Posted on April 20 2018
We use eco-friendly fabrics whenever possible because we believe that every choice can make a difference. In celebration of Earth Day we want to shine a spotlight on one of Stella Carakasi’s favorite fibers to give our customers a deeper understanding of the impact their purchases can make on the environment. As an early eco-adapter, Stella has been using Tencel in her designs since 1996; not just for the incredible softness and drape but because this innovative fiber speaks to her commitment to manufacture clothing in a responsible way.
What Is Tencel?
Tencel is a sustainable fabric, regenerated from wood cellulose. It is obtained from eucalyptus trees that are grown on farms—no old growth forests, genetic manipulation, irrigation or pesticides are used. These forests and the pulp produced for Tencel have earned Forest Stewardship Council (FSC) certification that the products come from socially and environmentally responsible forests. The European Programme for the Endorsement of Forest Certification has also endorsed Tencel’s farming practices as sustainable. Tencel eliminates the negative environmental impacts of traditional fiber processing, using new sustainable technologies.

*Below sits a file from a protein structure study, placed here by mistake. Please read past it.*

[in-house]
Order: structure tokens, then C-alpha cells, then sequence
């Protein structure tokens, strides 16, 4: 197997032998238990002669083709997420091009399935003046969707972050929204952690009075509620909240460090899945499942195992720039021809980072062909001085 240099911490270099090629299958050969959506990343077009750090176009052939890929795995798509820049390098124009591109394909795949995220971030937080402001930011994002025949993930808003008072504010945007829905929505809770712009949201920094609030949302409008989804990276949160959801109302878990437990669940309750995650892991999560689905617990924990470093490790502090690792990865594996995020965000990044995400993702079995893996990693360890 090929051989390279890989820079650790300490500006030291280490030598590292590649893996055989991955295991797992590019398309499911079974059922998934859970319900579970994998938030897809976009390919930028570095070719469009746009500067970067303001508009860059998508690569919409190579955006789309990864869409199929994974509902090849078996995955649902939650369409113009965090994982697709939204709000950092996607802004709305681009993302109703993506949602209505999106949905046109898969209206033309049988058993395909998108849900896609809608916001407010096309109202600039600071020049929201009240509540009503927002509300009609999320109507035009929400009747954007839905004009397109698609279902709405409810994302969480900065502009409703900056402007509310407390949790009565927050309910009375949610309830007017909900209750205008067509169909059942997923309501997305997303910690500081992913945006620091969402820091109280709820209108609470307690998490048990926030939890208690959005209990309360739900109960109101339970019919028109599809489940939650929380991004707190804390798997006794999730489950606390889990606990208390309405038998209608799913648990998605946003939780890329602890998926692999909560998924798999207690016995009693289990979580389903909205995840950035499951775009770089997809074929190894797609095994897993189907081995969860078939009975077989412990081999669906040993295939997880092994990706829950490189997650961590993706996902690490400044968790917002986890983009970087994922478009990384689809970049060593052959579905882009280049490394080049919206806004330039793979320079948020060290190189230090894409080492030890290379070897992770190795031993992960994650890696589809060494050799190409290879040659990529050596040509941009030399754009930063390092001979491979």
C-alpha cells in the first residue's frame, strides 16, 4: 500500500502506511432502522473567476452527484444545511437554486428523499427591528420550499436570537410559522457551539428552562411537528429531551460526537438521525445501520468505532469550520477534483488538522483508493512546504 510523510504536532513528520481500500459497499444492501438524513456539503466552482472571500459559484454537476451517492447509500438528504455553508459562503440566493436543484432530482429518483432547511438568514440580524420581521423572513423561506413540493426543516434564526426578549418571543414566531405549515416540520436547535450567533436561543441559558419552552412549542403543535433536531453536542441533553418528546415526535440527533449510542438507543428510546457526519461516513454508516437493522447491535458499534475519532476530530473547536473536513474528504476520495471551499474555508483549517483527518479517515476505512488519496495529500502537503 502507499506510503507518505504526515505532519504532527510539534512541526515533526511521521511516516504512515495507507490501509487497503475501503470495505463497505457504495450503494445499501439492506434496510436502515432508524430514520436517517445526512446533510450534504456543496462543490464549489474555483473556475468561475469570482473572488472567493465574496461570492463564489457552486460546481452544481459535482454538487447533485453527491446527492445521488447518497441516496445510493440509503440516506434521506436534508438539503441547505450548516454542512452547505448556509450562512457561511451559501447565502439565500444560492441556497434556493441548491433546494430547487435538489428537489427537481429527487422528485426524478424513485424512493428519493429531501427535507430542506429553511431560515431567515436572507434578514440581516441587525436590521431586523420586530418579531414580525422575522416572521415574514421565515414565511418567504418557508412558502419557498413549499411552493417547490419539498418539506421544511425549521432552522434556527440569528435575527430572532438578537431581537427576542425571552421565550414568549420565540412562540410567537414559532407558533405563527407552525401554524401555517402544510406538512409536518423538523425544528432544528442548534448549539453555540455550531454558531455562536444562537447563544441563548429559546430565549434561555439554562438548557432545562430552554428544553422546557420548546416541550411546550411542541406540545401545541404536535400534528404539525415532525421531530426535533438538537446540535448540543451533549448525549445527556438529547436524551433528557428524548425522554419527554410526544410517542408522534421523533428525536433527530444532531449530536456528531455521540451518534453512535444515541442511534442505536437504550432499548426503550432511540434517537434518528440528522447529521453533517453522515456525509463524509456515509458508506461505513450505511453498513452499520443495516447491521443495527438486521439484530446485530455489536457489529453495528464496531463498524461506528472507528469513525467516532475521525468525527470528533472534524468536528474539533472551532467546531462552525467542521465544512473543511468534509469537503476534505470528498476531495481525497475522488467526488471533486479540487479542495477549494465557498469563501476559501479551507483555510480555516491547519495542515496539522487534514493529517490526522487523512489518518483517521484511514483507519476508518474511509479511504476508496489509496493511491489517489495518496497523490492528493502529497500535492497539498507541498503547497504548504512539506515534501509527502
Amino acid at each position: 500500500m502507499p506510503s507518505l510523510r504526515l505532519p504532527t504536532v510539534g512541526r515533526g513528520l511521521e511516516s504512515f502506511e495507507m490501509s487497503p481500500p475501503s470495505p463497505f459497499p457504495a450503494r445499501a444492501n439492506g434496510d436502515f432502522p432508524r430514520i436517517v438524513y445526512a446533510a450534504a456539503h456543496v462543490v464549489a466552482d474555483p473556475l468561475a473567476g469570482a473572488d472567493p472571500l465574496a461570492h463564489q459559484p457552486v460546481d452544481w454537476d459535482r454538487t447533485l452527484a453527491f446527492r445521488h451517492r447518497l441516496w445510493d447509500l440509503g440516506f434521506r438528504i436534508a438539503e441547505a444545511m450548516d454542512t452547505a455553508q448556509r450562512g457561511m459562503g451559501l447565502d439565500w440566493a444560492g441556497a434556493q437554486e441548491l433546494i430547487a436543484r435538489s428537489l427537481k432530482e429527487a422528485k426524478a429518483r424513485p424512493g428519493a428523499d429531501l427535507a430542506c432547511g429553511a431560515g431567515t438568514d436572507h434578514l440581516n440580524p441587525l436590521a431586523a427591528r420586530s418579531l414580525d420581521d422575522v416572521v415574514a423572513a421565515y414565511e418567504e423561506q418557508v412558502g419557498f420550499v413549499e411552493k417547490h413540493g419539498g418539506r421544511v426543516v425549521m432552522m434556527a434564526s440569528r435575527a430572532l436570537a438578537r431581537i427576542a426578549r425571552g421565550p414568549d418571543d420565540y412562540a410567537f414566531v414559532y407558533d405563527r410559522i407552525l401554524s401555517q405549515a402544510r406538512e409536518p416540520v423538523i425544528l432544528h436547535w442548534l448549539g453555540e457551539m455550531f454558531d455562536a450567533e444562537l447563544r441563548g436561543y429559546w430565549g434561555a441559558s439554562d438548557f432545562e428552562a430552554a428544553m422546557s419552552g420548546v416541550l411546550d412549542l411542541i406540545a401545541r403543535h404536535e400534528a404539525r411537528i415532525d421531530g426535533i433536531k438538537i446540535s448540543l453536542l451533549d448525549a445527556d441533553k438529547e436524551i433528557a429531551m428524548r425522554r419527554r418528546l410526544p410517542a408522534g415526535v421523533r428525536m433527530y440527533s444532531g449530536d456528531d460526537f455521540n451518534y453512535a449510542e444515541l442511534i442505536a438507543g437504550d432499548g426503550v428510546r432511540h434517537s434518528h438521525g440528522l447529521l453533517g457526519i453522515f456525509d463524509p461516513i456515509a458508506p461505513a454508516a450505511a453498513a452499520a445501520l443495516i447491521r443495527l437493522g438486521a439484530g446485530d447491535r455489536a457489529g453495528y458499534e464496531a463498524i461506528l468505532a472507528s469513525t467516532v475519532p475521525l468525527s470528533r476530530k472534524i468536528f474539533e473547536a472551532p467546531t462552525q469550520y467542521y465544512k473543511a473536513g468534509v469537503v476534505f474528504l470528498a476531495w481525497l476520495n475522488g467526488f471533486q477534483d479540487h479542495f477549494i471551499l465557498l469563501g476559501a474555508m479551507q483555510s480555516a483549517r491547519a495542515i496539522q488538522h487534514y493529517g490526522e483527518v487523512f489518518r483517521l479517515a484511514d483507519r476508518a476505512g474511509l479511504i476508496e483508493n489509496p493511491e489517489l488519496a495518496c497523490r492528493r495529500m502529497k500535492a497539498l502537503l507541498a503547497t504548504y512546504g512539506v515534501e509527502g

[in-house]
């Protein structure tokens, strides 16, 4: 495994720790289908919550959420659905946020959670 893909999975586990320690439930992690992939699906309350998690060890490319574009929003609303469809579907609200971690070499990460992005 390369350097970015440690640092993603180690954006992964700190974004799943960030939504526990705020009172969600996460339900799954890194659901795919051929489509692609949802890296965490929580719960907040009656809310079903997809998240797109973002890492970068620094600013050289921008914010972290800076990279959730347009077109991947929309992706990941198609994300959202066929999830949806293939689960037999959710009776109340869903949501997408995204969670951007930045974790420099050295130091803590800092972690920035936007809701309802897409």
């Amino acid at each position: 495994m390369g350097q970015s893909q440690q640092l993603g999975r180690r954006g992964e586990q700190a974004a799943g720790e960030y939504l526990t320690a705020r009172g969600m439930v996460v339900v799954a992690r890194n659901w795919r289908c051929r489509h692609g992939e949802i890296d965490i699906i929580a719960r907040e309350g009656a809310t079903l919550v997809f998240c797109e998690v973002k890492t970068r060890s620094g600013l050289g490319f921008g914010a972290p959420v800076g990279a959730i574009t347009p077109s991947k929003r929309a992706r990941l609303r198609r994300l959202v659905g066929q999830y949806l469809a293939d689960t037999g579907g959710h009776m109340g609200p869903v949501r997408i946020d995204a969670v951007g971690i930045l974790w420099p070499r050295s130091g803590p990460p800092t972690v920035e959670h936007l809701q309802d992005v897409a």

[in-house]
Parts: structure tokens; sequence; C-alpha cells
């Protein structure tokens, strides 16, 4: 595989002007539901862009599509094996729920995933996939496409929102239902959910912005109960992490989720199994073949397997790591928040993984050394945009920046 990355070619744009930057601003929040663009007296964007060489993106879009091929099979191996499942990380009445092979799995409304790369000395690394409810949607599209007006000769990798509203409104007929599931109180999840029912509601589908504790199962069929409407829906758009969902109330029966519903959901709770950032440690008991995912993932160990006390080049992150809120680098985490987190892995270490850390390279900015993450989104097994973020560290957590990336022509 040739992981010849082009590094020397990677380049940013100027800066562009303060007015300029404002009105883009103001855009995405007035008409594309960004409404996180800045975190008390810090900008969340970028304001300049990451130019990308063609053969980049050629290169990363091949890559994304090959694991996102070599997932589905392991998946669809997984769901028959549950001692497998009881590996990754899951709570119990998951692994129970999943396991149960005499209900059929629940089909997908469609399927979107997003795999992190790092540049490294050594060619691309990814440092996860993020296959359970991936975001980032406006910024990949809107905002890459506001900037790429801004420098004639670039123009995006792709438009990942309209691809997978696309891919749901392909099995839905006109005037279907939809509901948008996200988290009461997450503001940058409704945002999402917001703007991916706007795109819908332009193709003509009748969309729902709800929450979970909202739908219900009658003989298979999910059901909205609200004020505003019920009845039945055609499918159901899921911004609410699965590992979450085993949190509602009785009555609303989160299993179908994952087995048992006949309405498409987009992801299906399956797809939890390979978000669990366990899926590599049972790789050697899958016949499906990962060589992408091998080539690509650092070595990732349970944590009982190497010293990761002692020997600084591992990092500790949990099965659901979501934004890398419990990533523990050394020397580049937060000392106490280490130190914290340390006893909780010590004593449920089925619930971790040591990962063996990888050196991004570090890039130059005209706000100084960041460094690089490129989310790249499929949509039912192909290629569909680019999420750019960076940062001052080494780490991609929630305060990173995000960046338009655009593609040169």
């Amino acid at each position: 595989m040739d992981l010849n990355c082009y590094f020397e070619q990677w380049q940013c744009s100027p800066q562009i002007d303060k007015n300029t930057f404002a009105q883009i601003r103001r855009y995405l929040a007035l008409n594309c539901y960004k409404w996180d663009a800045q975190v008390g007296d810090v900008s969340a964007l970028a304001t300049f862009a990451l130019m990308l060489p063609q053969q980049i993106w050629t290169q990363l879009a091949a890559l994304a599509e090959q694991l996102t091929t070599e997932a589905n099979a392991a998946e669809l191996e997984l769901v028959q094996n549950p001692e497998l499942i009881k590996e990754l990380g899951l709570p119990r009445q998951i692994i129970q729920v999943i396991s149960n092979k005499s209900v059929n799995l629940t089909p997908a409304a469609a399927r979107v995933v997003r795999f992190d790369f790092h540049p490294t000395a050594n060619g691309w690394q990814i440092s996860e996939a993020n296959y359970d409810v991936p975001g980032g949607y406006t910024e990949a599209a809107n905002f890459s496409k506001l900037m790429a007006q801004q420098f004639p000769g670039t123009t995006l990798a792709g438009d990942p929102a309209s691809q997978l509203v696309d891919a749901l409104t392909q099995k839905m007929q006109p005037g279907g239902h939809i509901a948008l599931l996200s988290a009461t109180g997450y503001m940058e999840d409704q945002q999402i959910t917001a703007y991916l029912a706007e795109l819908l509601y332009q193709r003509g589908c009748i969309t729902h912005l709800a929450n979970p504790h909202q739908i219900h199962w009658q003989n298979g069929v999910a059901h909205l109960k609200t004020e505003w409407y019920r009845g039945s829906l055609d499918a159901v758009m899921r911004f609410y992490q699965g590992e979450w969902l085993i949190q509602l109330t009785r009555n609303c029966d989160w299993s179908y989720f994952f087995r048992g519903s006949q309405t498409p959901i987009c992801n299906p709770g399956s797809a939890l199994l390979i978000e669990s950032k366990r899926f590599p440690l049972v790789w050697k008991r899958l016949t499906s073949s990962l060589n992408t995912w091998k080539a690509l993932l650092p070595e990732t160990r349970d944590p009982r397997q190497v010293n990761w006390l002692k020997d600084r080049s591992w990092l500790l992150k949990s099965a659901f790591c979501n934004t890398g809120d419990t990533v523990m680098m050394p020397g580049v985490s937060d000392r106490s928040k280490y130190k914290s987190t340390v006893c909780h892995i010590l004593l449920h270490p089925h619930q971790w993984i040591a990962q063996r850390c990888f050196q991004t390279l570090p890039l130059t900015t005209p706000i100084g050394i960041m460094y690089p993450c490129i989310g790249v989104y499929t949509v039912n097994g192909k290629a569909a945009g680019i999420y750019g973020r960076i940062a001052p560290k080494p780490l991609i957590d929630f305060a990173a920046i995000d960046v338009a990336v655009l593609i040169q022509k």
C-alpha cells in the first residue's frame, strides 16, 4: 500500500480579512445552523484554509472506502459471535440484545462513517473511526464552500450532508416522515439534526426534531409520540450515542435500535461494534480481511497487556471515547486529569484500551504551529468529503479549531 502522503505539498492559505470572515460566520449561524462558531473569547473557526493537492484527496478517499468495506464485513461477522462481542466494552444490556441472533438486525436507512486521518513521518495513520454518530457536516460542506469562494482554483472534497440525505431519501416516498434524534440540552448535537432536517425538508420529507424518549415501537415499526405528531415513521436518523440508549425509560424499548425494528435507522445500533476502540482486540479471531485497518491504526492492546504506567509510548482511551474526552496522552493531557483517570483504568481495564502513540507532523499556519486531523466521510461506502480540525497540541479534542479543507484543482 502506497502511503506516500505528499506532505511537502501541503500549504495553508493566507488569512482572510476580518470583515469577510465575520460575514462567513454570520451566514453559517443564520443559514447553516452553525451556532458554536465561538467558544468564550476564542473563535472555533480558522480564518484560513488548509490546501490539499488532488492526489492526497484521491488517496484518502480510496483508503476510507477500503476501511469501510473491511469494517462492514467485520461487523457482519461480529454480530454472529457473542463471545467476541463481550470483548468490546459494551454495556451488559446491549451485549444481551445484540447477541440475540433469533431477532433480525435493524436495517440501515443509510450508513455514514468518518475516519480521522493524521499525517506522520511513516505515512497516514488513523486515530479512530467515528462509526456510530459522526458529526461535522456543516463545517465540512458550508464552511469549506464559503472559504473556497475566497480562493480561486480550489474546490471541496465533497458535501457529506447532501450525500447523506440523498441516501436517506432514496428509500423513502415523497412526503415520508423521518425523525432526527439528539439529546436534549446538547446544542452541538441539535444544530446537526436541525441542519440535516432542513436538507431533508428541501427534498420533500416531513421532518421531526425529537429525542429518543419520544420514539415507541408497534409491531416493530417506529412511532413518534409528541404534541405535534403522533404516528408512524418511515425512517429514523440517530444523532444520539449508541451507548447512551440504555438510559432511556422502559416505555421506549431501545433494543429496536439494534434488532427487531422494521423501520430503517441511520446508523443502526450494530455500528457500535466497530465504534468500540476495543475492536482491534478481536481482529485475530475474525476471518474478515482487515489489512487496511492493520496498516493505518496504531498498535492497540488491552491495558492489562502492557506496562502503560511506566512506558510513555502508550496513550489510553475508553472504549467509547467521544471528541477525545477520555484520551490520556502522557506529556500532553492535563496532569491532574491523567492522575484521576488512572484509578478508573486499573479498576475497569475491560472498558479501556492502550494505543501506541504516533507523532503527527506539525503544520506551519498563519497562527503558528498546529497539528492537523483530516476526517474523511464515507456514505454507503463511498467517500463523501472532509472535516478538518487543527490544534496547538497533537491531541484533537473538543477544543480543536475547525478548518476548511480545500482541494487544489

Tencel has some distinct advantages over traditional fibers in terms of chemical processing, which can often be extensive and toxic. For example, Rayon manufacturing generates highly polluting air and water emissions, uses catalytic agents containing cobalt or manganese and creates a strong, unpleasant odor. On the other hand, the chemicals used to produce Tencel fibers are nontoxic.
The cellulose or ground pulp used for Tencel is treated in what is known as a closed loop process in which these solvents are recycled with a recovery rate of 99.5%. The tiny amount of remaining emissions is decomposed in biological purification plants. Because of the nature of the material, the processing never requires bleach. This overall method of manufacturing fabric was awarded the “European Award for the Environment” by the European Union.